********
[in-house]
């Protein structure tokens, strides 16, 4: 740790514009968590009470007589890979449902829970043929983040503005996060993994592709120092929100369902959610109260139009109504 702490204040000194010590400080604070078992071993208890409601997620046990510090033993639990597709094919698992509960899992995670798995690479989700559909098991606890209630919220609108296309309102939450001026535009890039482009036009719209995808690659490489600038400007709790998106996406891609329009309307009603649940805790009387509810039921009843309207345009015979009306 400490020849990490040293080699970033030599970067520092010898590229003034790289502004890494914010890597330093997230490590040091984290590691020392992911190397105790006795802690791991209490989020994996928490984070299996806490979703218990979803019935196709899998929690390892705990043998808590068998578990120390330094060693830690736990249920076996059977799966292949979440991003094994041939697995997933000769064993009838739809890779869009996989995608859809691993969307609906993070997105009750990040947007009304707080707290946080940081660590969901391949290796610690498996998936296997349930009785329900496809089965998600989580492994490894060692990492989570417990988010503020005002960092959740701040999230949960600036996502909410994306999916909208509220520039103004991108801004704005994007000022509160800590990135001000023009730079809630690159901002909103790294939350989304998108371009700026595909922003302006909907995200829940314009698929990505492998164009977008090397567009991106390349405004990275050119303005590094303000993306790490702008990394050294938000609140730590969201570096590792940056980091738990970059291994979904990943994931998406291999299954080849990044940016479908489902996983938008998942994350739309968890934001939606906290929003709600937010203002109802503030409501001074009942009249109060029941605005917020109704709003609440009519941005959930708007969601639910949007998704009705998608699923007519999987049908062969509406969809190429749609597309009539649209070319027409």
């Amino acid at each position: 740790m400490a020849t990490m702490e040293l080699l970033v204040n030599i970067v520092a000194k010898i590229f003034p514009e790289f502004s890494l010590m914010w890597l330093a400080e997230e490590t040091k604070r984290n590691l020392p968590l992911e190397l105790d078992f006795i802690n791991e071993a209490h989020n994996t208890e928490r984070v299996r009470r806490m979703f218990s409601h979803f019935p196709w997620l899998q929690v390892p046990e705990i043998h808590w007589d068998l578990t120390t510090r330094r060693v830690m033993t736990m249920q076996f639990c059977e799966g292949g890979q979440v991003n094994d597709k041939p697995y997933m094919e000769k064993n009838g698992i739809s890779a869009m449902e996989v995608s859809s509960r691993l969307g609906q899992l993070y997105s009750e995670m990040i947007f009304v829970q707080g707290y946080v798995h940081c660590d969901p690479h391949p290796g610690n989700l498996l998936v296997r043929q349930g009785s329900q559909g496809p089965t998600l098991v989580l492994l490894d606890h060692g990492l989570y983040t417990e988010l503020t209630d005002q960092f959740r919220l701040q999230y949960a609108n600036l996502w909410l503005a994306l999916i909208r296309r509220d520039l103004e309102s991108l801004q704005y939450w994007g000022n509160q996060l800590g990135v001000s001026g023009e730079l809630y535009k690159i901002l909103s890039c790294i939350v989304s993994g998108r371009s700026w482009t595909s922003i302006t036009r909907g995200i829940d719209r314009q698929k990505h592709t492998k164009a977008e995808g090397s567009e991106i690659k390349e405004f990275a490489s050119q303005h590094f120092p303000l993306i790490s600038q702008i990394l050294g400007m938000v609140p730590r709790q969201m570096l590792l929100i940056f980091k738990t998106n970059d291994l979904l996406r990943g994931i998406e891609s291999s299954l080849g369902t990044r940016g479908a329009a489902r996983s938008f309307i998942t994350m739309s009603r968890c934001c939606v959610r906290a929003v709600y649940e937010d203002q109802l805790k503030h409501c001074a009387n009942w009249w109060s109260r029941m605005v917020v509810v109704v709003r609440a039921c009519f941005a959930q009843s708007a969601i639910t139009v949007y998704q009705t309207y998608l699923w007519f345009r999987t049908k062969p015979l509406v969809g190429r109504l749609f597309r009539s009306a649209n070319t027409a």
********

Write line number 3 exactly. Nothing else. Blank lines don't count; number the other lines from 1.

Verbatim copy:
């Amino acid at each position: 740790m400490a020849t990490m702490e040293l080699l970033v204040n030599i970067v520092a000194k010898i590229f003034p514009e790289f502004s890494l010590m914010w890597l330093a400080e997230e490590t040091k604070r984290n590691l020392p968590l992911e190397l105790d078992f006795i802690n791991e071993a209490h989020n994996t208890e928490r984070v299996r009470r806490m979703f218990s409601h979803f019935p196709w997620l899998q929690v390892p046990e705990i043998h808590w007589d068998l578990t120390t510090r330094r060693v830690m033993t736990m249920q076996f639990c059977e799966g292949g890979q979440v991003n094994d597709k041939p697995y997933m094919e000769k064993n009838g698992i739809s890779a869009m449902e996989v995608s859809s509960r691993l969307g609906q899992l993070y997105s009750e995670m990040i947007f009304v829970q707080g707290y946080v798995h940081c660590d969901p690479h391949p290796g610690n989700l498996l998936v296997r043929q349930g009785s329900q559909g496809p089965t998600l098991v989580l492994l490894d606890h060692g990492l989570y983040t417990e988010l503020t209630d005002q960092f959740r919220l701040q999230y949960a609108n600036l996502w909410l503005a994306l999916i909208r296309r509220d520039l103004e309102s991108l801004q704005y939450w994007g000022n509160q996060l800590g990135v001000s001026g023009e730079l809630y535009k690159i901002l909103s890039c790294i939350v989304s993994g998108r371009s700026w482009t595909s922003i302006t036009r909907g995200i829940d719209r314009q698929k990505h592709t492998k164009a977008e995808g090397s567009e991106i690659k390349e405004f990275a490489s050119q303005h590094f120092p303000l993306i790490s600038q702008i990394l050294g400007m938000v609140p730590r709790q969201m570096l590792l929100i940056f980091k738990t998106n970059d291994l979904l996406r990943g994931i998406e891609s291999s299954l080849g369902t990044r940016g479908a329009a489902r996983s938008f309307i998942t994350m739309s009603r968890c934001c939606v959610r906290a929003v709600y649940e937010d203002q109802l805790k503030h409501c001074a009387n009942w009249w109060s109260r029941m605005v917020v509810v109704v709003r609440a039921c009519f941005a959930q009843s708007a969601i639910t139009v949007y998704q009705t309207y998608l699923w007519f345009r999987t049908k062969p015979l509406v969809g190429r109504l749609f597309r009539s009306a649209n070319t027409a």